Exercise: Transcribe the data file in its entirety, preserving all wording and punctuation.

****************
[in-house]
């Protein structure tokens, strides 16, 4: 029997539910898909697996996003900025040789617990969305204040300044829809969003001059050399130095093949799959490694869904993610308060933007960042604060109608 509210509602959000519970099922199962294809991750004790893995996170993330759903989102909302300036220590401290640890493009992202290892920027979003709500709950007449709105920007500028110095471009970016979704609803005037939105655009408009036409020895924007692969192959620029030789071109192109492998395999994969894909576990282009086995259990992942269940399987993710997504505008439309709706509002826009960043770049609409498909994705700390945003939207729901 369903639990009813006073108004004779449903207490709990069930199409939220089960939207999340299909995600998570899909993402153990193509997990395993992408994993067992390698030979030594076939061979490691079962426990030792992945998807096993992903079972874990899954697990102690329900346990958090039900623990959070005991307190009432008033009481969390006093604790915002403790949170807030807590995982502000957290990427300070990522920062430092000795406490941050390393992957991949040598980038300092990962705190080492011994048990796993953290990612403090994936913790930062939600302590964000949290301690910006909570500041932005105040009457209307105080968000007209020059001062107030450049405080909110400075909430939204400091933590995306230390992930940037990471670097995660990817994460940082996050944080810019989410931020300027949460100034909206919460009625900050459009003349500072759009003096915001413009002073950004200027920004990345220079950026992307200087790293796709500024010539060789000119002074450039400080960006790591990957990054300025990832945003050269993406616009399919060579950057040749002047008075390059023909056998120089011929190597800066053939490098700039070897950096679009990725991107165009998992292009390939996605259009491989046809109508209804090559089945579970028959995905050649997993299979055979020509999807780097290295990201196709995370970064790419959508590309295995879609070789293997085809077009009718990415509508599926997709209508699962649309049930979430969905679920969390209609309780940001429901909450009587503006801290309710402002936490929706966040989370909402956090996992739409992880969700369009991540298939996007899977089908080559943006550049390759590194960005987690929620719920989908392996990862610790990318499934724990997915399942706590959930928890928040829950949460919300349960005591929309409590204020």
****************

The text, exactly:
[in-house]
């Protein structure tokens, strides 16, 4: 029997539910898909697996996003900025040789617990969305204040300044829809969003001059050399130095093949799959490694869904993610308060933007960042604060109608 509210509602959000519970099922199962294809991750004790893995996170993330759903989102909302300036220590401290640890493009992202290892920027979003709500709950007449709105920007500028110095471009970016979704609803005037939105655009408009036409020895924007692969192959620029030789071109192109492998395999994969894909576990282009086995259990992942269940399987993710997504505008439309709706509002826009960043770049609409498909994705700390945003939207729901 369903639990009813006073108004004779449903207490709990069930199409939220089960939207999340299909995600998570899909993402153990193509997990395993992408994993067992390698030979030594076939061979490691079962426990030792992945998807096993992903079972874990899954697990102690329900346990958090039900623990959070005991307190009432008033009481969390006093604790915002403790949170807030807590995982502000957290990427300070990522920062430092000795406490941050390393992957991949040598980038300092990962705190080492011994048990796993953290990612403090994936913790930062939600302590964000949290301690910006909570500041932005105040009457209307105080968000007209020059001062107030450049405080909110400075909430939204400091933590995306230390992930940037990471670097995660990817994460940082996050944080810019989410931020300027949460100034909206919460009625900050459009003349500072759009003096915001413009002073950004200027920004990345220079950026992307200087790293796709500024010539060789000119002074450039400080960006790591990957990054300025990832945003050269993406616009399919060579950057040749002047008075390059023909056998120089011929190597800066053939490098700039070897950096679009990725991107165009998992292009390939996605259009491989046809109508209804090559089945579970028959995905050649997993299979055979020509999807780097290295990201196709995370970064790419959508590309295995879609070789293997085809077009009718990415509508599926997709209508699962649309049930979430969905679920969390209609309780940001429901909450009587503006801290309710402002936490929706966040989370909402956090996992739409992880969700369009991540298939996007899977089908080559943006550049390759590194960005987690929620719920989908392996990862610790990318499934724990997915399942706590959930928890928040829950949460919300349960005591929309409590204020």